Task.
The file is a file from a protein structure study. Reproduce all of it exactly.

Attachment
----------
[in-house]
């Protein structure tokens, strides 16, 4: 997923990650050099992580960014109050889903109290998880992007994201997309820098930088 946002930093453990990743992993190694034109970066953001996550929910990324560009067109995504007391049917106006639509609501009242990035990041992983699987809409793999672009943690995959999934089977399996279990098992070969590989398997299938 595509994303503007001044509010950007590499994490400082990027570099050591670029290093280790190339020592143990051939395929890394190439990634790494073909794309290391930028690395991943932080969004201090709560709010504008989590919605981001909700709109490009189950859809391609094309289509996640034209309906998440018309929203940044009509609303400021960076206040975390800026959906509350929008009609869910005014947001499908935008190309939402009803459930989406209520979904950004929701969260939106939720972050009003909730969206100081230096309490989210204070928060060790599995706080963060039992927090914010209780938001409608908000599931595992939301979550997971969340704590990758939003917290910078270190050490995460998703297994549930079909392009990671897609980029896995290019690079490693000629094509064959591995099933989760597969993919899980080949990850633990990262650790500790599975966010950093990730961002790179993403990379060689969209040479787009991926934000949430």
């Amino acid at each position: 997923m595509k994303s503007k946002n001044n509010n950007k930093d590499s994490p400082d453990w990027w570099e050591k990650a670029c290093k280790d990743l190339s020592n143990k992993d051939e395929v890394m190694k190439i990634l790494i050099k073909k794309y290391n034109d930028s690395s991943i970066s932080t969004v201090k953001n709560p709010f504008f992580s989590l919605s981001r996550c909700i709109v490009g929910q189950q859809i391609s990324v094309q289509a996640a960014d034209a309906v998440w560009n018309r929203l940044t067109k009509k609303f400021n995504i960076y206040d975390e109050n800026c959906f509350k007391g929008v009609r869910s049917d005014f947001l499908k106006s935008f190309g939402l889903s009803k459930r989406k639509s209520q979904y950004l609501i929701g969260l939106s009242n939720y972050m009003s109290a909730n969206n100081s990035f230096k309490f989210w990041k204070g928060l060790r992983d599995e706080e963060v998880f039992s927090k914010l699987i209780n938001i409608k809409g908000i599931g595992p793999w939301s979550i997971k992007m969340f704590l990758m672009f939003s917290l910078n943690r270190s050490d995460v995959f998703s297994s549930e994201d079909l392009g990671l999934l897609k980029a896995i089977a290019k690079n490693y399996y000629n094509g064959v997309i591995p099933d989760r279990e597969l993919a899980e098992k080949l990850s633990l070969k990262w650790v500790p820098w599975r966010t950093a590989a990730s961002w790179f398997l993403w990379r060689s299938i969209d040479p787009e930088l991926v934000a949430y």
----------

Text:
[in-house]
């Protein structure tokens, strides 16, 4: 997923990650050099992580960014109050889903109290998880992007994201997309820098930088 946002930093453990990743992993190694034109970066953001996550929910990324560009067109995504007391049917106006639509609501009242990035990041992983699987809409793999672009943690995959999934089977399996279990098992070969590989398997299938 595509994303503007001044509010950007590499994490400082990027570099050591670029290093280790190339020592143990051939395929890394190439990634790494073909794309290391930028690395991943932080969004201090709560709010504008989590919605981001909700709109490009189950859809391609094309289509996640034209309906998440018309929203940044009509609303400021960076206040975390800026959906509350929008009609869910005014947001499908935008190309939402009803459930989406209520979904950004929701969260939106939720972050009003909730969206100081230096309490989210204070928060060790599995706080963060039992927090914010209780938001409608908000599931595992939301979550997971969340704590990758939003917290910078270190050490995460998703297994549930079909392009990671897609980029896995290019690079490693000629094509064959591995099933989760597969993919899980080949990850633990990262650790500790599975966010950093990730961002790179993403990379060689969209040479787009991926934000949430």
């Amino acid at each position: 997923m595509k994303s503007k946002n001044n509010n950007k930093d590499s994490p400082d453990w990027w570099e050591k990650a670029c290093k280790d990743l190339s020592n143990k992993d051939e395929v890394m190694k190439i990634l790494i050099k073909k794309y290391n034109d930028s690395s991943i970066s932080t969004v201090k953001n709560p709010f504008f992580s989590l919605s981001r996550c909700i709109v490009g929910q189950q859809i391609s990324v094309q289509a996640a960014d034209a309906v998440w560009n018309r929203l940044t067109k009509k609303f400021n995504i960076y206040d975390e109050n800026c959906f509350k007391g929008v009609r869910s049917d005014f947001l499908k106006s935008f190309g939402l889903s009803k459930r989406k639509s209520q979904y950004l609501i929701g969260l939106s009242n939720y972050m009003s109290a909730n969206n100081s990035f230096k309490f989210w990041k204070g928060l060790r992983d599995e706080e963060v998880f039992s927090k914010l699987i209780n938001i409608k809409g908000i599931g595992p793999w939301s979550i997971k992007m969340f704590l990758m672009f939003s917290l910078n943690r270190s050490d995460v995959f998703s297994s549930e994201d079909l392009g990671l999934l897609k980029a896995i089977a290019k690079n490693y399996y000629n094509g064959v997309i591995p099933d989760r279990e597969l993919a899980e098992k080949l990850s633990l070969k990262w650790v500790p820098w599975r966010t950093a590989a990730s961002w790179f398997l993403w990379r060689s299938i969209d040479p787009e930088l991926v934000a949430y």